HUNDREDS of Play School fans – old and new – packed into Tamworth Regional Gallery this afternoon for the opening of the Happy Birthday Play School exhibition.
In a rare treat for all ages, former program presenter and ex-Tamworth man Philip Quast gave his time to sing with the littlies, leading them through several favourites such as I’m a Little Teapot and Dingle Dangle Scarecrow.
The din of small children and babies eager to be entertained didn’t deter Quast, who told the crowd that noise meant learning.
“I don’t want you to worry about saying ‘shh’,” he said to the parents and grandparents.
“The most wonderful thing about being here today is actually hearing the noise …
“While they are yelling and screaming, they are learning.
“The big problem comes when we have to tell them to go to school, and they have to be quiet and they are told to shut up and be still.
“Which is why Play School is really one of the most important parts of a young child’s life.”
Quast told the audience he’d had lunch with Noni Hazlehurst yesterday – “Do you know Noni?” he asked – “and we were reminiscing and talking about why we think Play School is a wonderful institution”.
He said the program’s format and attention to different learning styles such as visual, aural and kineasthetic kept it interactive, engaging and educational.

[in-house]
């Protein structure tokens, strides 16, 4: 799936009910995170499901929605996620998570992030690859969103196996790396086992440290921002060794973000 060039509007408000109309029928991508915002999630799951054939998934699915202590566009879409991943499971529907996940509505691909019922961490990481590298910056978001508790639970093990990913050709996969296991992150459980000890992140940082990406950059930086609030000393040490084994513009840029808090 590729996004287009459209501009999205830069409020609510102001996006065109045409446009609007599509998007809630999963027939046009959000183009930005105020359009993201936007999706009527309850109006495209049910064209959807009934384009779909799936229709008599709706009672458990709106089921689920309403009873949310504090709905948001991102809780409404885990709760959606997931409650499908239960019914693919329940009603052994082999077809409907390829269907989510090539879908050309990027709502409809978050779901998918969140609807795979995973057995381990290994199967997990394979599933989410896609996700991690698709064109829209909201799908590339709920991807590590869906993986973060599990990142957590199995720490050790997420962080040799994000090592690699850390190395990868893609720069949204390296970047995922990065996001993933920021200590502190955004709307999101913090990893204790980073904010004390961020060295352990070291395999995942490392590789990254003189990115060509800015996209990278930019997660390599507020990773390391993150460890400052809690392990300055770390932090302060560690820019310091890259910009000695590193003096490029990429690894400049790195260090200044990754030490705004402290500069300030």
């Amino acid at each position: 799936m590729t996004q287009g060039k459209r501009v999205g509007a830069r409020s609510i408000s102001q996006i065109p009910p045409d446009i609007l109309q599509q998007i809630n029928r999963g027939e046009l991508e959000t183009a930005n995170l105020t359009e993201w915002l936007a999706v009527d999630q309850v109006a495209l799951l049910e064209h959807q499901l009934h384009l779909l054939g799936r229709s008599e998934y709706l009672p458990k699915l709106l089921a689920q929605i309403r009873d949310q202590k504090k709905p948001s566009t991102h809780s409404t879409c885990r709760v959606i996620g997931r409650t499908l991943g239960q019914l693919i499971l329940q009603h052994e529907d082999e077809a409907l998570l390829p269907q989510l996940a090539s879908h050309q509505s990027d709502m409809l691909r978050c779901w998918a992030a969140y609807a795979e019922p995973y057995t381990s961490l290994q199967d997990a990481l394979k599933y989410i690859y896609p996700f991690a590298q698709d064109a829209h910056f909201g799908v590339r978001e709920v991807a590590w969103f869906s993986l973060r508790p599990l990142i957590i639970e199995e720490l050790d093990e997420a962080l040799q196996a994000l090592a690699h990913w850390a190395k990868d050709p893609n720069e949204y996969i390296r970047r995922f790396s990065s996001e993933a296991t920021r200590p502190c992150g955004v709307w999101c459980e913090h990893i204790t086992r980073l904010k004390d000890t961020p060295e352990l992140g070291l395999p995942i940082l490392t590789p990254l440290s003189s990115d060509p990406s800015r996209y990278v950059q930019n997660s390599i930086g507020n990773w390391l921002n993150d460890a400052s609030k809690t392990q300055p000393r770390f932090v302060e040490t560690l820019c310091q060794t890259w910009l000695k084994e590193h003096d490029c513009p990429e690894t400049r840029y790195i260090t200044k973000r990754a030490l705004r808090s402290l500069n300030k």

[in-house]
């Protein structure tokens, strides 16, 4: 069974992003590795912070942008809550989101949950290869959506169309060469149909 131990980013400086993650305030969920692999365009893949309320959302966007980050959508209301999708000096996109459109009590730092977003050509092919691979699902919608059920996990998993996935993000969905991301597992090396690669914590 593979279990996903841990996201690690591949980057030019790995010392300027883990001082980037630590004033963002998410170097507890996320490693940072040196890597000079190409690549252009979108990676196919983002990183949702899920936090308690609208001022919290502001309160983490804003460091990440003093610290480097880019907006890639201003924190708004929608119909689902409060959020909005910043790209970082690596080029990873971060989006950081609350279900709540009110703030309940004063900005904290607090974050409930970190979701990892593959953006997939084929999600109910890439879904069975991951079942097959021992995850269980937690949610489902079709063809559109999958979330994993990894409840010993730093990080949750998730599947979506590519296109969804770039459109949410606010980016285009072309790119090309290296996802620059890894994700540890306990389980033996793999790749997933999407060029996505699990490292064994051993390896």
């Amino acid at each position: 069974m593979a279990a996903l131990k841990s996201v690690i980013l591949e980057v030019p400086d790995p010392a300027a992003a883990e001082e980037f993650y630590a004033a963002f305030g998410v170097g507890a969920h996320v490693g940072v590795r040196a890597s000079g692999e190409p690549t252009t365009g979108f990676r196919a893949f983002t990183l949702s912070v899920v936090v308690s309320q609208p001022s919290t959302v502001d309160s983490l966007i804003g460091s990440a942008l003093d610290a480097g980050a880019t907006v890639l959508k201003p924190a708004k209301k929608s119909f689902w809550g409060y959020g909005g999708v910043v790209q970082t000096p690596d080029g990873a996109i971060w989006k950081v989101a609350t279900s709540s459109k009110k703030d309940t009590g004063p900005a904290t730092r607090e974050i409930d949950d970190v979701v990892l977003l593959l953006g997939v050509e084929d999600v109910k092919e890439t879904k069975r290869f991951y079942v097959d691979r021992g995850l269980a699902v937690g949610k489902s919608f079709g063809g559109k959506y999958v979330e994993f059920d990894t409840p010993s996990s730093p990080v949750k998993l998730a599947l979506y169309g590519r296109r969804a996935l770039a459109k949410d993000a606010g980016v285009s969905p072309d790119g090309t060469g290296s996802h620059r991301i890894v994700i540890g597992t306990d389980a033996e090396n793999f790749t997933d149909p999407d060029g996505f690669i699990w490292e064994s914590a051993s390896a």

The Happy Birthday Play School: Celebrating 50 Years exhibition is in the city until April 15, on tour from the National Museum of Australia (NMA).
Gallery director Bridget Guthrie welcomed the crowd to the event, Kamilaroi man Len Waters gave the welcome to country, and David Arnold spoke on behalf of NMA and Glen Inglis on behalf of Tamworth Regional Council.
Dan Gillett provided the musical back-up to Quast’s singing, the latter commenting that they’d just met and hadn’t even had a chance to rehearse.
“In the spirit of Play School, we’re just making the whole thing up,” he said.
Tamworth is one of only seven locations across Australia to secure the travelling exhibition at this point.
Mr Arnold, the NMA’s programs and engagement deputy director, said the decision on where to take a travelling exhibition such as this was “a balancing act”.
It took into account which venues wanted it, where they were located, the cost of transporting and conserving the exhibition items and how long any loaned items were available to the NMA.
“Because we’re a national institution, we have a wide network of other institutions, galleries, libraries and so on, and when something like this becomes available, we put the feelers out,” Mr Arnold said.
“It’s really who bites and who is particularly interested.
“The tour also has to make geographical sense.”
Gallery education officer Kate Armstrong said she put the crowd at almost 300 people after a couple of counts.
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